Microprocessor



[mahy-kroh-pros-es-er, ‐uh-ser; especially British ‐proh-ses-er, ‐suh-ser] /ˈmaɪ kroʊˌprɒs ɛs ər, ‐ə sər; especially British ‐ˌproʊ sɛs ər, ‐sə sər/

noun
1.
an integrated computer circuit that performs all the functions of a CPU.
/ˌmaɪkrəʊˈprəʊsɛsə/
noun
1.
(computing) a single integrated circuit performing the basic functions of the central processing unit in a small computer
n.

1970, from micro- + processor.
microprocessor
(mī’krō-prŏs’ěs-ər)
An integrated circuit that contains a processor, such as a central processing unit.
architecture
(Or “micro”) A computer whose entire CPU is contained on one (or a small number of) integrated circuits.
The important characteristics of a microprocessor are the widths of its internal and external address bus and data bus (and instruction), its clock rate and its instruction set. Processors are also often classified as either RISC or CISC.
The first commercial microprocessor was the Intel 4004 which appeared in 1971. This was the CPU member of a set of four LSI integrated circuits called the MCS-4, which was originally designed for use in a calculator but was marketed as “programmable controller for logic replacement”. The 4004 is referred to as a 4-bit microprocessor since it processed only 4 bits of data at a time. This very short word size is due mainly to the limitations imposed by the maximum integrated circuit density then achievable.
As integrated circuit densities increased with the rapid development of integrated circuit manufacturing technology, the power and performance of the microprocessors also increased. This is reflected in the increase in the CPU word size to 4, 8, 16, and by mid-1980s, 32 bits. The smaller microprocessors have relatively simple instruction sets, e.g., no floating point instructions, but they are nevertheless suitable as controllers for a very wide range of applications such as car engines and microwave ovens.
The Intel 4004 was followed with, among others the 4040, 8008, 8080, 8086, 80186, 80286, 80386, 486 and Pentium. Other families include the Motorola 6800 and 680×0 families, National Semiconductor 16000 and National Semiconductor 32000, SPARC, ARM, MIPS, Zilog Z8000, PowerPC and the Inmos Transputer family.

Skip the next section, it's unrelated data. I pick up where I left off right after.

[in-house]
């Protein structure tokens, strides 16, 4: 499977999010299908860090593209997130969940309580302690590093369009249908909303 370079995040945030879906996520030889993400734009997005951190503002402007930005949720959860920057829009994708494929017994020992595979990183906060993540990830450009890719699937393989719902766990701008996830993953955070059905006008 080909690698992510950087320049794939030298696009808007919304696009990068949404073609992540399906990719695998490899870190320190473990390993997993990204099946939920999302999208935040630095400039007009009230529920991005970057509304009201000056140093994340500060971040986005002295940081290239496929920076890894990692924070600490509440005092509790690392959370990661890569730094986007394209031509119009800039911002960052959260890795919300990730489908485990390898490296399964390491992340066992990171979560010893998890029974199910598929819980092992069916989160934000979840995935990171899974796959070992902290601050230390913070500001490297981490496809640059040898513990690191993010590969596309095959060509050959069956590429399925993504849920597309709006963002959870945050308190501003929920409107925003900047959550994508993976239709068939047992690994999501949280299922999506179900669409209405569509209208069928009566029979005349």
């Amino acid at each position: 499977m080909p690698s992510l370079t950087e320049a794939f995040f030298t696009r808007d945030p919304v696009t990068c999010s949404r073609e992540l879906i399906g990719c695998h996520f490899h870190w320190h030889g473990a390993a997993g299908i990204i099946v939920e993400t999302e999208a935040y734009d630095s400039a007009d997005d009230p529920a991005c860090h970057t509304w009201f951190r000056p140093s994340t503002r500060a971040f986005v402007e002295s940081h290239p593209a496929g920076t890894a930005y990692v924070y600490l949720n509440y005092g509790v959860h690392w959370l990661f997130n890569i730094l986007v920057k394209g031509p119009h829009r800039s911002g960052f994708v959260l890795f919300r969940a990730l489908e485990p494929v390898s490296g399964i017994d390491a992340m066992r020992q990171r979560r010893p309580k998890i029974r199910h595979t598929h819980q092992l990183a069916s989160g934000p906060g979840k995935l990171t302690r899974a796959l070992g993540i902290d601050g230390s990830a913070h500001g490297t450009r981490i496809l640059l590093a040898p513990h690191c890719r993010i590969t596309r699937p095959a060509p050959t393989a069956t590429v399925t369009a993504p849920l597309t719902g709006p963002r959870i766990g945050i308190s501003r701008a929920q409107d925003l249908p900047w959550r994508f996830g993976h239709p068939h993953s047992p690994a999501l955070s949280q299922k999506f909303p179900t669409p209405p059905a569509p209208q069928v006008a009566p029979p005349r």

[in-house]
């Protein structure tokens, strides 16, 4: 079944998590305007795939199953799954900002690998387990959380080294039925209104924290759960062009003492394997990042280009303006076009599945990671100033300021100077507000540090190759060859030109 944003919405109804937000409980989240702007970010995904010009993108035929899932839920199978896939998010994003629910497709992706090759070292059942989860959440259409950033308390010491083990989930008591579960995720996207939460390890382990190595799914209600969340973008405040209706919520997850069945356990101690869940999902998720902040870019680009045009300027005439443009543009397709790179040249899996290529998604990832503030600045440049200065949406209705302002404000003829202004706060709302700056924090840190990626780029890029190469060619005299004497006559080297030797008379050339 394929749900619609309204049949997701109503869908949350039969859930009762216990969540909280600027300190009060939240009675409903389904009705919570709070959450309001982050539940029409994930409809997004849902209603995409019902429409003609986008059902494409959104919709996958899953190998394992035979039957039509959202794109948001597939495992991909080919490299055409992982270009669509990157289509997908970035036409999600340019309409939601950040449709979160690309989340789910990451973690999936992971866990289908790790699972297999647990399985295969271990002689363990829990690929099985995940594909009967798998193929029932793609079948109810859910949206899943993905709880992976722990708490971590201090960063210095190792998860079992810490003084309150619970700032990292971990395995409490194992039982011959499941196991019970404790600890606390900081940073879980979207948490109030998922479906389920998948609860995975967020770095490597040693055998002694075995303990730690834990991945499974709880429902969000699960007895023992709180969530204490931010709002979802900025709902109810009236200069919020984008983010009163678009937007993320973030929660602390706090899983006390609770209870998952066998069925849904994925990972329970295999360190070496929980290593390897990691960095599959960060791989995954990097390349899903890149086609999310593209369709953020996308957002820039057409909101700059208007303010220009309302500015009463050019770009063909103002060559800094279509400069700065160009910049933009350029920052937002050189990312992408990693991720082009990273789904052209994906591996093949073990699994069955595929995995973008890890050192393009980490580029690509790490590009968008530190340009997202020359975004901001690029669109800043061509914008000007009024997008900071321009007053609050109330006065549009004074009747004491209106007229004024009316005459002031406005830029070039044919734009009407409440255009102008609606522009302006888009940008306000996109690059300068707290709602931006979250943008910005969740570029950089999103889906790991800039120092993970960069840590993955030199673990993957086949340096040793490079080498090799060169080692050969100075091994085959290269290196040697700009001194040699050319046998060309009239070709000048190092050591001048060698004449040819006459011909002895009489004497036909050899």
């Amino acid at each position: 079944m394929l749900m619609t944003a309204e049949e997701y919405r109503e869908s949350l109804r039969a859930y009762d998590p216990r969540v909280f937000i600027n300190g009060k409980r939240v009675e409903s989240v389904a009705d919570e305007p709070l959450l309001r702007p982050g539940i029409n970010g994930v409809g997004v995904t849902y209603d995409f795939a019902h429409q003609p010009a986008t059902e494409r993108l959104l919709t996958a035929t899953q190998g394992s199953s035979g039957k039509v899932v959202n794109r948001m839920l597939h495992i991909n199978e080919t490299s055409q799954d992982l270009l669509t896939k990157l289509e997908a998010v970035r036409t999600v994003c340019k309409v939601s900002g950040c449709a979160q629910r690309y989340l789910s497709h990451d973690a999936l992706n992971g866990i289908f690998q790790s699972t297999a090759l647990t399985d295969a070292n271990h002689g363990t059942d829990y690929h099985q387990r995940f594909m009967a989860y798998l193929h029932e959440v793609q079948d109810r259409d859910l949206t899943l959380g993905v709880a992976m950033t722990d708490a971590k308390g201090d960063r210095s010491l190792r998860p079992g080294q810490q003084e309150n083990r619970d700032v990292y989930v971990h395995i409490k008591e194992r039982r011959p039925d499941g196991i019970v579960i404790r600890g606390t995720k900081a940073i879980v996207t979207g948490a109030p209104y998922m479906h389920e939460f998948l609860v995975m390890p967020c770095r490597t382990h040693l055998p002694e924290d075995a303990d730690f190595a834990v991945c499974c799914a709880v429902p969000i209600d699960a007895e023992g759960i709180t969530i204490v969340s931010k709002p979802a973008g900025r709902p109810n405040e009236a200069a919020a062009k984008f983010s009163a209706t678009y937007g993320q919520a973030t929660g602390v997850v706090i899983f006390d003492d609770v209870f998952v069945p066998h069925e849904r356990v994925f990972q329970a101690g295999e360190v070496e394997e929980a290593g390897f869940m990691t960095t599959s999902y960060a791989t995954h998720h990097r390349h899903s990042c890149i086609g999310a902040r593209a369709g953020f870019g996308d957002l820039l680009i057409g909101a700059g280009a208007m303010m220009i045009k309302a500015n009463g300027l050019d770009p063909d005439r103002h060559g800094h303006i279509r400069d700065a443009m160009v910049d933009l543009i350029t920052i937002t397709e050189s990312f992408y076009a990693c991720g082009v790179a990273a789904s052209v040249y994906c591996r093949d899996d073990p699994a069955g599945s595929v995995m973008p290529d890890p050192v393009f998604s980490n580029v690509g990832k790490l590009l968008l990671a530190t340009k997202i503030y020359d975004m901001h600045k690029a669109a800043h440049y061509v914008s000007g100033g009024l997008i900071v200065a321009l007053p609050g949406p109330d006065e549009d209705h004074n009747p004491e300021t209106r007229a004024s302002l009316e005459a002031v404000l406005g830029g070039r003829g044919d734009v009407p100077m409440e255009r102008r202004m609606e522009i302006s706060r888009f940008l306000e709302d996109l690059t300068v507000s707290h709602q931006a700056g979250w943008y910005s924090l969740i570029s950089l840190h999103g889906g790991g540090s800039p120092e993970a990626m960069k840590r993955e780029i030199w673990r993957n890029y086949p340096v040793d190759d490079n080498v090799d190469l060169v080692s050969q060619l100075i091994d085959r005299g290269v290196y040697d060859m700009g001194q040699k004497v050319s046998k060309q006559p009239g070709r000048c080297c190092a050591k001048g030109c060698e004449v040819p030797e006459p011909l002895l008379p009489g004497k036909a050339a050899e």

The larger, more recent microprocessors families have gradually acquired most of the features of large computers. As the microprocessor industry has matured, several families of microprocessors have evolved into de facto industrial standards with multiple manufacturers and numerous “support” chips including RAM, ROM, I/O controllers etc.
A single chip microprocessor may include other components such as memory (RAM, ROM, PROM), memory management, caches, floating-point unit, input/output ports and timers. Such devices are also known as microcontrollers.
The one-chip microcomputer is in many respects, a landmark development in computer technology because it reduces the computer to a small, inexpensive, and easily replaceable design component.
Microcomputers have given rise to a new class of general-purpose machines called personal computers. These are small low cost computers that are designed to sit on an ordinary office desk or to be portable and fuelled the computer boom of the late 1980s. The most widespread example is the also IBM PC, based on microprocessors from Intel Corporation. Apple Computers, Inc. have also produced a range of personal computers, as have several other companies.
See also killer micro, minicomputer, CPU Info Center.
(2002-07-16)

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